Therefore, one unusual characteristic of the IHIS data is the very wide person record, making storage in most relational databases problematic. Certainly we could find work-arounds, but these complicate the back-end for no gain – we’re not interested in retrieving just a handful of individual records or updating a few records at a time.
The other interesting quality of the data (mentioned already) is that there are many record types associated with the person records. You might think of these relationships like “people have many doctor visits, people have many medications” and so forth – a very standard one to many scheme. What makes this problematic is the need to consume and produce entire datasets at once and compute lots of new values on every record in the process. The most efficient representation is more along the lines of a hierarchical document model, where all records have been joined but no data is repeated. Apart from the redundancy of field names in the data, JSON is a good representation. The following figure shows a slice of the data. Keep in mind there’s no set number of “child” records that must follow their “parent” types.
household: [ ....data values ] person: [ ...values ....] injury: [... data ... ] injury: [ ... data ... ] medication: [ ... data ...] hospitalization: [ ,... data ...] person: [ ... data ...] injury: [ ...data...] household: [ data ...]
and so forth for every single household surveyed. This is the most efficient format for reasoning over the data at the micro level but it doesn’t lend itself to efficient tabulation, search, or filtering.
We first produce the integrated data using the hierarchical format (we do this for all microdata.) For later analysis and extraction we transform the data into the most effective formats for those tasks. To be clear, if you request data from IHIS you will get, by default, a flat file either as CSV or fixed-width, optionally in native stats application (Stata, SAS, SPSS) format. You can request data in hierarchical form and in that case you get the format described above.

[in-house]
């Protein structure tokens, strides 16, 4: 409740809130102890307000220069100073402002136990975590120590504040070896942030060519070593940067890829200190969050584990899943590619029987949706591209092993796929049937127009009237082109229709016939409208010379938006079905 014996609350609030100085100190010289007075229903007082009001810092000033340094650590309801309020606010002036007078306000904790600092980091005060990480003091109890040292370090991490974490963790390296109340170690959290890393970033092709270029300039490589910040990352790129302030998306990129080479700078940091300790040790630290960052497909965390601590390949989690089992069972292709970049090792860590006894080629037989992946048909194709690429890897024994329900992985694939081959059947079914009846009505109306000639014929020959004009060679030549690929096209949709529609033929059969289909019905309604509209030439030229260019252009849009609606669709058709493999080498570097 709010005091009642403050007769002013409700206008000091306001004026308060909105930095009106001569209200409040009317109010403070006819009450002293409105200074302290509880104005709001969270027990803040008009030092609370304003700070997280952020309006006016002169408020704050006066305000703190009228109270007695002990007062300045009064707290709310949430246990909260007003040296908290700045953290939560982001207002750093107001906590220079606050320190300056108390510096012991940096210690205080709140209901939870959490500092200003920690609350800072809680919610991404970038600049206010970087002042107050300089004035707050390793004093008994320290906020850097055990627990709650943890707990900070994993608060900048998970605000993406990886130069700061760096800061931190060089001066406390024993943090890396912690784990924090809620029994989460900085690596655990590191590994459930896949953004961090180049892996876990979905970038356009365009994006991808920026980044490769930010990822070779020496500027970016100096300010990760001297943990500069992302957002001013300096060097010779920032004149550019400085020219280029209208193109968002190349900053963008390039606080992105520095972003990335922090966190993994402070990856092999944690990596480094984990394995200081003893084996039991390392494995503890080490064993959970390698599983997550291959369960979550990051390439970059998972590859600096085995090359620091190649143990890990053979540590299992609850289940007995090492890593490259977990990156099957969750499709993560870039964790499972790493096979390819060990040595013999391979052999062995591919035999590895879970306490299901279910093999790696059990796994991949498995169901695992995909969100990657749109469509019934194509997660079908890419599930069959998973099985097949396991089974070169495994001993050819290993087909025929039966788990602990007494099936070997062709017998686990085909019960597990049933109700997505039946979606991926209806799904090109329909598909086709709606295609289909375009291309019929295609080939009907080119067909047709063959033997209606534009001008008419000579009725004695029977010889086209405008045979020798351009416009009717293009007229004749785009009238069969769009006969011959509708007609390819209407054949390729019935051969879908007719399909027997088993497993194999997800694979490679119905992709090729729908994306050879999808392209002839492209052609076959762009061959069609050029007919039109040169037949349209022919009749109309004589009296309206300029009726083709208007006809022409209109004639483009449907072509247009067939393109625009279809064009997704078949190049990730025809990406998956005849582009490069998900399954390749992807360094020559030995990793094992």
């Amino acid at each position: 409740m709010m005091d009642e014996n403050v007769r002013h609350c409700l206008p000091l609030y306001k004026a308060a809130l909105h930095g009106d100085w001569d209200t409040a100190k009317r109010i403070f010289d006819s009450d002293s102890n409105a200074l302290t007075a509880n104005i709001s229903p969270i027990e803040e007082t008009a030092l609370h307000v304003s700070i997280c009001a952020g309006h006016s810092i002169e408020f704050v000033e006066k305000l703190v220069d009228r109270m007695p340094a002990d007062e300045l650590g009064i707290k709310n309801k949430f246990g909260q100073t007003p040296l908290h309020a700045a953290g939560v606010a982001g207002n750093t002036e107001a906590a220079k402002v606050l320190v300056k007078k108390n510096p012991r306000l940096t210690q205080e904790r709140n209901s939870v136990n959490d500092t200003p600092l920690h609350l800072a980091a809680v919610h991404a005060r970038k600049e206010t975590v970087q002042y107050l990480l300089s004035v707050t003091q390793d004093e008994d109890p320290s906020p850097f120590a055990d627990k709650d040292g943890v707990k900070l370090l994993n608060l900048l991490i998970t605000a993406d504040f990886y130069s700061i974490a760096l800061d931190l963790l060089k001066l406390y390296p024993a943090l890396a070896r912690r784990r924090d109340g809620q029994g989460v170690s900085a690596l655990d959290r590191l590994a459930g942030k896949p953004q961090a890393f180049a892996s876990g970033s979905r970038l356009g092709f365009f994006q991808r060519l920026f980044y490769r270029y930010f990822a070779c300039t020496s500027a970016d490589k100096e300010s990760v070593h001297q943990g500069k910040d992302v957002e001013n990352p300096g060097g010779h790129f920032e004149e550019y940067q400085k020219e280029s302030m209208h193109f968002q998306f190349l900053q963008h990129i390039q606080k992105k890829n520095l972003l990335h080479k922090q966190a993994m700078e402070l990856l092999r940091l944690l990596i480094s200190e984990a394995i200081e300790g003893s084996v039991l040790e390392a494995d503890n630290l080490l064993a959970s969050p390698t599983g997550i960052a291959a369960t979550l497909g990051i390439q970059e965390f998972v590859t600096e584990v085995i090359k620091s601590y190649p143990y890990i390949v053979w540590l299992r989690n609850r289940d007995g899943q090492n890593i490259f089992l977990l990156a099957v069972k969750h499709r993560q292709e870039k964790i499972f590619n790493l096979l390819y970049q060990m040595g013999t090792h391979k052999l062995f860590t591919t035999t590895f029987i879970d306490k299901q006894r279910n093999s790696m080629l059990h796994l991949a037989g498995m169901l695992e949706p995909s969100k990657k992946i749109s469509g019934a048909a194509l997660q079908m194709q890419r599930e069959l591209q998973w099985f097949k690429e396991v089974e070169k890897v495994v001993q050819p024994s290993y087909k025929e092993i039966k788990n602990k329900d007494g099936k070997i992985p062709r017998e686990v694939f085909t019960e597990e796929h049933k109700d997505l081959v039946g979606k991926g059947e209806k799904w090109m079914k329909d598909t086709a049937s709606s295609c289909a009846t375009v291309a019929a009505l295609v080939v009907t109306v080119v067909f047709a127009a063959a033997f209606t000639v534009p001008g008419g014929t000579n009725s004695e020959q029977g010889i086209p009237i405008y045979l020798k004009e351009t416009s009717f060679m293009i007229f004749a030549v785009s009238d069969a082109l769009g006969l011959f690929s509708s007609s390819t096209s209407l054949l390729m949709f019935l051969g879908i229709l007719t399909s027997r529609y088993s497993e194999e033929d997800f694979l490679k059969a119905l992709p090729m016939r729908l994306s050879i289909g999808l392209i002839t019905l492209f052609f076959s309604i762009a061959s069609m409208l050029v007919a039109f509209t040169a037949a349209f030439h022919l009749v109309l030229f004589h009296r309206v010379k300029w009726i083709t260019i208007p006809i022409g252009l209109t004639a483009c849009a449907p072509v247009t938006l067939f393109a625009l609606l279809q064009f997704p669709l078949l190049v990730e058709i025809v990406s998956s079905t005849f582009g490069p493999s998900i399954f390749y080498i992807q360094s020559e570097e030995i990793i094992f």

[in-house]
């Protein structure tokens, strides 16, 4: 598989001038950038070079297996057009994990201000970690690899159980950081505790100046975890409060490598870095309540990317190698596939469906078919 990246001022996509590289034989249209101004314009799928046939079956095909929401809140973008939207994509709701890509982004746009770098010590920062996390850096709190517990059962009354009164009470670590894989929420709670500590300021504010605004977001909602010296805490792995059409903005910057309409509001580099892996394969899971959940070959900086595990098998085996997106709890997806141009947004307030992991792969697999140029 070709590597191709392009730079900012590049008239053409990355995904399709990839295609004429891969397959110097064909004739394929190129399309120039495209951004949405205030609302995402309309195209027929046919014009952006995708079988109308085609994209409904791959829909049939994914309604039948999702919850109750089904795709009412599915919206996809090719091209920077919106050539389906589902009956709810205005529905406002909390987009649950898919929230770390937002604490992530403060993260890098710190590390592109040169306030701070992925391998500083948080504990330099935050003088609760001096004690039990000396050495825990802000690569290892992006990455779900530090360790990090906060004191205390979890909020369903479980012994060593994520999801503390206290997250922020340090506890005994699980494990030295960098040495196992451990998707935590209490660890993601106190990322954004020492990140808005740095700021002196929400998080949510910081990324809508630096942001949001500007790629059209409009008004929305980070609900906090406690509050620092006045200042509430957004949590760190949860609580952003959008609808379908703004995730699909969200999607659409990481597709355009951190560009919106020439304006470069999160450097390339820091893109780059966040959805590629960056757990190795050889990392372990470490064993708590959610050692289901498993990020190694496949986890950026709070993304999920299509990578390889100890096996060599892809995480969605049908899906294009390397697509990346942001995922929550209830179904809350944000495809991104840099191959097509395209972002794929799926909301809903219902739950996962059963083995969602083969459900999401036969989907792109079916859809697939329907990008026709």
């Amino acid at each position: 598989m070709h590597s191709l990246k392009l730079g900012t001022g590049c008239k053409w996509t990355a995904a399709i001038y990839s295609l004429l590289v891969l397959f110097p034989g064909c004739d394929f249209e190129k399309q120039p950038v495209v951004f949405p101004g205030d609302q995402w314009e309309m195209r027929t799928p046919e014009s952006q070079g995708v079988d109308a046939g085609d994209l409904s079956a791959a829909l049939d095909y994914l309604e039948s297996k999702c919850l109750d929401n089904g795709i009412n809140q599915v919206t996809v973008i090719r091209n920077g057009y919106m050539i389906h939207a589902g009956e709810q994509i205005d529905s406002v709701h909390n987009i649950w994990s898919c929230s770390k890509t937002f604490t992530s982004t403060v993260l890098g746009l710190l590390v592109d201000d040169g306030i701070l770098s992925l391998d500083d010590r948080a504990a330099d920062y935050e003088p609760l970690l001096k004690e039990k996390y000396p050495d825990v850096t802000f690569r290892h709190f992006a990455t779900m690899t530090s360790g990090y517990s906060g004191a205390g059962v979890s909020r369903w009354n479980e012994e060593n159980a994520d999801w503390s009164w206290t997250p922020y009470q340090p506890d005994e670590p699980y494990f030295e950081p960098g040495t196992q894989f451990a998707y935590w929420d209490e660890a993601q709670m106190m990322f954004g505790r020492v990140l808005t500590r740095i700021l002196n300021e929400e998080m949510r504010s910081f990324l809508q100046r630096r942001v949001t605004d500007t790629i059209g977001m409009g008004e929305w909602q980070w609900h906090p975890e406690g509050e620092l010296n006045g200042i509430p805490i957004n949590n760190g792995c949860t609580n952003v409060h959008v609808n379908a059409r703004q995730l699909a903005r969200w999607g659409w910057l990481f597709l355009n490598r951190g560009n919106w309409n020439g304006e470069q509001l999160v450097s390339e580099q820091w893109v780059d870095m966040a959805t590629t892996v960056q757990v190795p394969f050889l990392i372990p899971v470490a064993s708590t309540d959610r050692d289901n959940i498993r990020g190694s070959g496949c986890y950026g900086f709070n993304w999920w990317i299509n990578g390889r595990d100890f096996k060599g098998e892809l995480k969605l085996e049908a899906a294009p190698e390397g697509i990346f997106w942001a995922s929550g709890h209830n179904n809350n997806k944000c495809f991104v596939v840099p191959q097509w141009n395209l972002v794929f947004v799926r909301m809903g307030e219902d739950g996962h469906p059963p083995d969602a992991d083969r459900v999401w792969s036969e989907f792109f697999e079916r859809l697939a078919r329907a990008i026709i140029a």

The sheer number of variables in the integrated IHIS poses a challenge in navigating the data extraction system and locating the questions users want to study. Conceptually it’s easy enough to imagine a checklist of variables where users check those they’re interested in retrieving, but given the number of variables the user interface design to turn this idea into a working interface is not trivial.
What Can I Study With IHIS?
IHIS contains a vast number of health-related topics. The survey has changed a lot over time, so many detailed topics won’t have coverage all the way back to 1963.
You can find very simple types of information such as height, weight, age, general health status in addition to basic demographic and economic information. The IHIS also has basic geography information: region and metro area. Keep in mind that with under 150,000 people in the survey you cannot use IHIS data to study small regions well.
For children you can find very detailed information about school and services at school. For adults there is detailed information about jobs and health insurance. To effectively use the detailed information applying to only part of the survey you need to understand “flag” variables and weight variables. See the online documentation for more on these topics.
Here are a few examples of what can be done with the data. Read over these data briefs to get an appreciation for what you can do with IHIS and what it takes to effectively use the data.
- IHIS Data Brief: Did the Affordable Care Act affect insurance coverage for young adults? .
- IHIS Data Brief: Food Insecurity in the United States 1998-2003 .
- Presentation on studying complementary and alternative medicine use with the IHIS. Note that this presentation only includes data for 2002 and 2007 biut there’s a supplement for 2012 available now as well.
Due to the complex record structure and sheer number of variables, IHIS is one of the more interesting and challenging microdata projects from an IT perspective. We hope this introduction has piqued your curiosity to explore this important resource of health data!
Colin Davis Data